• Vertical mergers must be policed to ensure they actually benefit patients and the public. We were disappointed by recently issued U.S. Department of Justice/Federal Trade Commission guidelines that promised little to inspire confidence that they would appropriately scrutinize the mergers that give massive corporations control over all levels of the pharmacy supply chain. Vertical mergers are anticompetitive and give entities united as one disproportionate power in the health care marketplace. PBMs are already vampiric to the pharmacy industry, most obviously independent pharmacy. Now PBMs have their own pharmacies and have even integrated with insurers in some cases. There’s nothing that proves that such arrangements will benefit the public in any way.

The last thing that pharmacists want to do is harm a patient. They go to school to improve the health of society. But misaligned incentives have turned pharmacies into factories.

How much is enough? What will it take before we finally pass legislation to grant provider status to pharmacists so they can get paid to improve public health as opposed to go faster on the prescription-filling treadmill?

We know that chaotic reimbursement models put patients at risk. In 2016, Sam Roe, Ray Long, and Karisa King at the Chicago Tribune first publicly exposed the dark underbelly of the impact of the current pharmacy reimbursement model in their groundbreaking article, “Pharmacies Miss Half of Dangerous Drug Combinations.” The reporters used “secret shoppers” to demonstrate that a significant number of potentially deadly drug combinations were filled without the overburdened pharmacist catching the error and discussing it with the patient. Illinois implemented some reforms, and some chains attempted technological improvements after the bombshell story. But we know these were a band-aid at best.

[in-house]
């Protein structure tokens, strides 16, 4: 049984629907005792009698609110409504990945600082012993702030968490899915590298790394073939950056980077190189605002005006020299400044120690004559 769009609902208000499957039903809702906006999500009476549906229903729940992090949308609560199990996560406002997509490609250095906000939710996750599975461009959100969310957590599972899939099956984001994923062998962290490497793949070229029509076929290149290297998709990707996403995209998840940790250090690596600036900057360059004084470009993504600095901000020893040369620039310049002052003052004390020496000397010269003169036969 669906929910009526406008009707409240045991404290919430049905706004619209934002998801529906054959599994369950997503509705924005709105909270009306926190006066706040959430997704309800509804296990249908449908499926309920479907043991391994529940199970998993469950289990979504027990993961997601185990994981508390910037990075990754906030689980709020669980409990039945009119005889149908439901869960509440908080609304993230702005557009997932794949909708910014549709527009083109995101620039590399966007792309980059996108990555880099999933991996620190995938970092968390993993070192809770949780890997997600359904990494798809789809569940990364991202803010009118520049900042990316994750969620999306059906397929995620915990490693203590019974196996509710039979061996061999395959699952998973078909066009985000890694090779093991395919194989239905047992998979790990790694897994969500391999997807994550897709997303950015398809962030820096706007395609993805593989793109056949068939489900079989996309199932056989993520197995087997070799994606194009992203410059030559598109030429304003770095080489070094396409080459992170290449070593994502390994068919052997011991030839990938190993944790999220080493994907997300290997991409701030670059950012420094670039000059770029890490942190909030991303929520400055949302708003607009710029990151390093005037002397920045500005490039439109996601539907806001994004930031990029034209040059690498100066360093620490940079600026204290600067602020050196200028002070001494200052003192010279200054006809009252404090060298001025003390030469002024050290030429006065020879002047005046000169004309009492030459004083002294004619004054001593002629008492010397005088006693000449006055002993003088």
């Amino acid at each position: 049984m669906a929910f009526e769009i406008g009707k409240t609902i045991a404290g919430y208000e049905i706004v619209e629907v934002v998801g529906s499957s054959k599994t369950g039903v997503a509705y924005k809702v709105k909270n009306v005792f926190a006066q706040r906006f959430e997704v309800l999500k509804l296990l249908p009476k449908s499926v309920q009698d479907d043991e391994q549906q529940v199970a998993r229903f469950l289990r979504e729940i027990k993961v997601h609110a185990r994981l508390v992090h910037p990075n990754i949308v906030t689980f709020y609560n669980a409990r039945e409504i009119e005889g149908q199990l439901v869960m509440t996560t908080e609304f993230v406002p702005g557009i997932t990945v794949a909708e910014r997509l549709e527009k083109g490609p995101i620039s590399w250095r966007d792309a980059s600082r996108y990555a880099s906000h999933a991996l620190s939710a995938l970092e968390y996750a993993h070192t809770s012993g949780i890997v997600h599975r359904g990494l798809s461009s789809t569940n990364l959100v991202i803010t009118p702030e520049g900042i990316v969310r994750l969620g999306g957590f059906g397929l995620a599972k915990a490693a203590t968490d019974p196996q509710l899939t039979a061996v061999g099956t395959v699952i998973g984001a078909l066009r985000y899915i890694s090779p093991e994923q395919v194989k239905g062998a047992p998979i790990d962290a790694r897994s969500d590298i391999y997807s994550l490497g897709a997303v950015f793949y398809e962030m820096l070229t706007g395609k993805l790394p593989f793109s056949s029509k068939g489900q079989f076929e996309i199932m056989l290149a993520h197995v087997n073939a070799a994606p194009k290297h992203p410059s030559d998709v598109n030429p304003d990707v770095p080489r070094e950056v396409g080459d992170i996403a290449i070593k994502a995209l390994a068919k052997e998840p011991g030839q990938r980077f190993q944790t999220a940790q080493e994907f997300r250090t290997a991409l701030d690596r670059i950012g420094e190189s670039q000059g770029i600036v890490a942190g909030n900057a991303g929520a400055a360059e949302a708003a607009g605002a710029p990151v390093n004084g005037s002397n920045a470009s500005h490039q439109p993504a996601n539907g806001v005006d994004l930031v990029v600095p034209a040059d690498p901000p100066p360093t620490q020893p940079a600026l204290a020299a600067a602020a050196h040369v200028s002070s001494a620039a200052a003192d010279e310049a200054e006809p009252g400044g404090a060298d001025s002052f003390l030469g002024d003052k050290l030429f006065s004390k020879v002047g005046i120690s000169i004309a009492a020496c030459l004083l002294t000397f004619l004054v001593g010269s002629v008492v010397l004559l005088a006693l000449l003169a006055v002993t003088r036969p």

Next came New York Times reporter Ellen Gabler’s January 31 story, “How Chaos at Chain Pharmacies is Putting Patients at Risk.” Gabler further exposed the patient safety issues around high-volume pharmacies and the torment of pharmacist and technicians terrified they’d eventually harm a patient. Gabler followed that with another story of buried medication errors at a chain pharmacy on February 21.

Chains aren’t to blame, and our sisters and brothers working in chains are overworked and underappreciated patriots serving society. The cause of our upside-down priorities is how our health care system pays for prescription drugs and patient care. CVS pharmacists as well as their peers in other high-volume chains are giving 150% every day. That’s especially noticeable during the pandemic, as pharmacy staff put themselves at risk every day to ensure patients get the care they need.

They deserve to be compensated for delivering care, not dispensing drugs. APhA salutes OSBP for taking a stand against volume-over-value, profits-over-patients business practices—and we’ll keep fighting for provider status until we win.